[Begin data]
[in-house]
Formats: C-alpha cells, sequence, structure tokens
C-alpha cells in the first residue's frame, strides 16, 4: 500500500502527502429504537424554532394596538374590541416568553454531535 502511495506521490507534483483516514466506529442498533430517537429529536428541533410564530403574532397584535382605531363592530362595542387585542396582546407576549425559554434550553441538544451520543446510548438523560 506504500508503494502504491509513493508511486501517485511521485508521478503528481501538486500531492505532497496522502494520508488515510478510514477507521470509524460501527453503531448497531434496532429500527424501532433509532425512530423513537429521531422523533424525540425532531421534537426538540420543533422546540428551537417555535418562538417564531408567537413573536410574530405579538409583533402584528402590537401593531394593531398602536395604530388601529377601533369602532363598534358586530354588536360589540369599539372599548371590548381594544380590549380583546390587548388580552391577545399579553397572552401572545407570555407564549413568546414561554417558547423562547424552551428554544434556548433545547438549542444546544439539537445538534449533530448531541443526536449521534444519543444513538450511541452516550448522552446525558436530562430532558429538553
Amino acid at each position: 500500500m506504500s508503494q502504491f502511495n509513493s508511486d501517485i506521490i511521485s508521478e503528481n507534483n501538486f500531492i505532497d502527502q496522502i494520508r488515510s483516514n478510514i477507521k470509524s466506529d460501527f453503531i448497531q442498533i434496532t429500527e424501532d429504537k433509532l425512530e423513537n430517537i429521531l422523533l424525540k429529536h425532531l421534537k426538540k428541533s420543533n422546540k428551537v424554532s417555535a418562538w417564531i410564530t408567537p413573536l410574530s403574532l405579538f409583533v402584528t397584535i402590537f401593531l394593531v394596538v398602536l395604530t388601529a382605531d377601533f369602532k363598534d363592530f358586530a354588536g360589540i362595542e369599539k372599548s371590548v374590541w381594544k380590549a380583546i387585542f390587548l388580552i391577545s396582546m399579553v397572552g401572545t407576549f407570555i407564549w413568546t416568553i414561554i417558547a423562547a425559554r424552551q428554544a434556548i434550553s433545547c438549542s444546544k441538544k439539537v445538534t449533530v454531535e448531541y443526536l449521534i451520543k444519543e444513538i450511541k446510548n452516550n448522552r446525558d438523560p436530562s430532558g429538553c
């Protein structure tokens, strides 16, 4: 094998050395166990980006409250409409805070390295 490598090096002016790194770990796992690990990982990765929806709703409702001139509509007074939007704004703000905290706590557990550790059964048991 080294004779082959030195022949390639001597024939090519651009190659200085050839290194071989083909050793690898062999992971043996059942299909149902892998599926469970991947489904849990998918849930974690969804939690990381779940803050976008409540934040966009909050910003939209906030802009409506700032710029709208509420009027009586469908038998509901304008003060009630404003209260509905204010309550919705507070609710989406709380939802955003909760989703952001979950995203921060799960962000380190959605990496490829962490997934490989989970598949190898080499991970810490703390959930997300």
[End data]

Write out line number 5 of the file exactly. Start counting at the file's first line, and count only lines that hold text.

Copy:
């Protein structure tokens, strides 16, 4: 094998050395166990980006409250409409805070390295 490598090096002016790194770990796992690990990982990765929806709703409702001139509509007074939007704004703000905290706590557990550790059964048991 080294004779082959030195022949390639001597024939090519651009190659200085050839290194071989083909050793690898062999992971043996059942299909149902892998599926469970991947489904849990998918849930974690969804939690990381779940803050976008409540934040966009909050910003939209906030802009409506700032710029709208509420009027009586469908038998509901304008003060009630404003209260509905204010309550919705507070609710989406709380939802955003909760989703952001979950995203921060799960962000380190959605990496490829962490997934490989989970598949190898080499991970810490703390959930997300």